Fortunately, with little to no extra time investment, load vector training can easily and effectively be incorporated through various movements, drills, and exercises during the warm-up and strength training session.
- During the Warm-up: Activation drills such as variations of X-Band Walks, Glute Bridges, Scapular Pushups, and Planks are great ways to include a range of load vectors.
- During Strength Training: Variations of movements such as Barbell Hip Thrusts (anteroposterior), Squats (axial), Farmers Walks (axial/anteroposterior), Lateral Sled Drags (lateromedial), and the Paloff Press (torsional) are all effective means of load vector strength training.
Additionally, pairing, or supersetting, exercises is a simple and efficient method for incorporating a wide variety of load vectors within a shorter period of time. However, be cautious of rest-periods and exercise intensity as you program based on the individuals needs.
If you would like a detailed description of load vector strength training I encourage you to read these two articles by Bret Contreras:
and now let’s discuss…
While ankle mobility may seem arbitrary in the grand scheme of strength and conditioning, it’s an extremely important issue which many professionals fail to address.
Simply, dorsiflexion is the total range of motion a person has in their ankle when flexing their foot towards their face.
Following the joint-by-joint approach, a lack of dorsiflexion can lead to a host of problems all the way up the kinetic chain, often times presenting itself through various injuries/pain in the knee, hip, and low back.
To illustrate, imagine an individual with insufficient dorsiflexion trying to back squat. As he/she descends into the movement and is blocked by a lack of ankle mobility, their body will find the path of least resistance and compensate through the use of inefficient movement patterns.
Three frequent compensated squatting patterns due to insufficient dorsiflexion are:
1) Excessive weight bearing on the toes
If you’ve ever seen a person squatting with heels off the ground and knees tracking significantly forward/over their toes, you know what I’m referring to. If you haven’t, take a look at the picture above.
Unfortunately, I’m willing to bet this same person says, “I can’t squat because squatting hurts my knees.”
Well…not quite. Their lack of mobility has caused them to compensate through the use of inefficient movement patterns and load the knees with an unnecessary amount of weight.
Acquire sufficient ankle mobility, teach her/him how to squat properly, and watch the knee pain disappear.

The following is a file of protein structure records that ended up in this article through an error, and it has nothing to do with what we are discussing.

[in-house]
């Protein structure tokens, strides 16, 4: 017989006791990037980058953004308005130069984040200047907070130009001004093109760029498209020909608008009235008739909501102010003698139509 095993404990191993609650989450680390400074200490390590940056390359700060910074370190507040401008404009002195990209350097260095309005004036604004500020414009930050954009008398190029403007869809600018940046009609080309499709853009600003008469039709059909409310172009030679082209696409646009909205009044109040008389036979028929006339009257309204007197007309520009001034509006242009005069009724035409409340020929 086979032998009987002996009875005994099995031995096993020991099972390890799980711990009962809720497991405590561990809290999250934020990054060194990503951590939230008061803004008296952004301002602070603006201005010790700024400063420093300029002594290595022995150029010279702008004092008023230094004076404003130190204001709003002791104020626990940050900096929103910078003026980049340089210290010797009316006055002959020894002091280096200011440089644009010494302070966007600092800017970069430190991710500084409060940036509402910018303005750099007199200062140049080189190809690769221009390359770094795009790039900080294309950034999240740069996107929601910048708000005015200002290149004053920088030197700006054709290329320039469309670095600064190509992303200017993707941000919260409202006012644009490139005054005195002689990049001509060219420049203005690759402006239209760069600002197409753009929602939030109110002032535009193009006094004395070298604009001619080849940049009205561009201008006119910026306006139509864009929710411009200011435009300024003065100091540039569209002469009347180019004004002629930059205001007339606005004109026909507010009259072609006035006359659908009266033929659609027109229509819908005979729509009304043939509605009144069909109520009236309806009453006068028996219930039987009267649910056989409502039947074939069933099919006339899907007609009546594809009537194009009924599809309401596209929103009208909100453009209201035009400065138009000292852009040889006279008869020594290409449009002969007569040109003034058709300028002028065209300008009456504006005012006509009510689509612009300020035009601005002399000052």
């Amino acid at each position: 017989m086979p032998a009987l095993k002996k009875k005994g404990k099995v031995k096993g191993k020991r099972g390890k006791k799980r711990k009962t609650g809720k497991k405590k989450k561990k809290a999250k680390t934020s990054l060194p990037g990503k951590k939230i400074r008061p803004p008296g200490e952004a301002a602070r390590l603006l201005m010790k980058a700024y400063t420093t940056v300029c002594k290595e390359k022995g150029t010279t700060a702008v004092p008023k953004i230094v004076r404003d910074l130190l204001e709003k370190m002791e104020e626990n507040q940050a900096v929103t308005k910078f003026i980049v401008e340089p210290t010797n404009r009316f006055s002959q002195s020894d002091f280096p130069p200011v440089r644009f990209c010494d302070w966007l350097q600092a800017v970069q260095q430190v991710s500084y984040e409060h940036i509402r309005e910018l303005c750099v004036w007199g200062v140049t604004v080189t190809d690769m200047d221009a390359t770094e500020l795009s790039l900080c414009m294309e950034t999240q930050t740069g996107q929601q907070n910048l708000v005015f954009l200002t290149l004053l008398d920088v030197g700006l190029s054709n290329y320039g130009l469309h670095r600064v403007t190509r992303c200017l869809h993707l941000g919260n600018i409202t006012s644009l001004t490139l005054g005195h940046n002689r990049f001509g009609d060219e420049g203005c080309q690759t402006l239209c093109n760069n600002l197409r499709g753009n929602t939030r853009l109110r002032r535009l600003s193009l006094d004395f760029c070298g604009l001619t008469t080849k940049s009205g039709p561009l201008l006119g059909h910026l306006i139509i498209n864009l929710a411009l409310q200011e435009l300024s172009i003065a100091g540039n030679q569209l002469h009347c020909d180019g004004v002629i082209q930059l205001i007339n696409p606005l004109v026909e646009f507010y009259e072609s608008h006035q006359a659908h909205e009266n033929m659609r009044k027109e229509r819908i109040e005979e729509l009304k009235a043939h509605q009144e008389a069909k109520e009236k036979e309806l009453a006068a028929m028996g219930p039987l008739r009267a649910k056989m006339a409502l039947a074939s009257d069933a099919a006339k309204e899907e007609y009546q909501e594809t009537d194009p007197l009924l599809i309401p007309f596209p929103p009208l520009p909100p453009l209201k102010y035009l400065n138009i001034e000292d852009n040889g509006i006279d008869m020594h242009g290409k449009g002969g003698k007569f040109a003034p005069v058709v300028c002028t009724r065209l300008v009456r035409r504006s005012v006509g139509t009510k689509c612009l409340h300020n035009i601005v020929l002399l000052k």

2) Excessive foot pronation and knee valgus (caving inward)
Have you ever watched a person squat and noticed their ankles caving inward?
Often times this is due to poor ankle mobility as the foot is forced into excessive pronation, causing the ankles and knees to cave inward along with it.
This excessive internal rotation creates an extraordinary amount of stress, setting her/him up for some nasty injuries in the very near future.
Again, sufficient ankle mobility is necessary to prevent these issues and allow for long-term success.
3) Rounding the lumbar spine
As described above, poor ankle mobility will cause an individual to reach her/his squat end-range of motion more quickly, forcing them to find movement elsewhere in the body.
In this case, as the individual squats and becomes blocked by their lack of ankle mobility, the lower back may round out putting excessive strain on the spine.
So how much dorsiflexion do we need and what can we do to improve it?
Generally speaking, an adequate range of motion would be 20 degrees of dorsiflexion.
To test your ankle mobility, you can actively (by yourself) or passively (with a partner) flex the ankle to its end-range of motion. The picture below depicts an ankle being passively dorsiflexed to 20 degrees.
Note: Do NOT stretch your ankle to the point of discomfort. Once you reach a clear stopping point, end the test.
To improve dorsiflexion I encourage you to incorporate self myofascial release (foam rolling) and various ankle mobility drills into your warm-ups, between strength sets, and even on your rest days.
Below I have provided links to several of my favorite drills:
Finally, HERE is a fantastic video by Bill Hartman which covers most of the drills listed above:
We covered a good amount of material in this post and, in case you couldn’t tell, I’m in a bit of a “random” mood so I think I’ll leave you with a personal favorite quote by Theodore Roosevelt:
“It is not the critic who counts; not the man who points out how the strong man stumbles, or where the doer of deeds could have done them better. The credit belongs to the man who is actually in the arena, whose face is marred by dust and sweat and blood, who strives valiantly; who errs and comes short again and again; because there is not effort without error and shortcomings; but who does actually strive to do the deed; who knows the great enthusiasm, the great devotion, who spends himself in a worthy cause, who at the best knows in the end the triumph of high achievement and who at the worst, if he fails, at least he fails while daring greatly. So that his place shall never be with those cold and timid souls who know neither victory nor defeat.”
Never Minimal. Never Maximal. Always Optimal.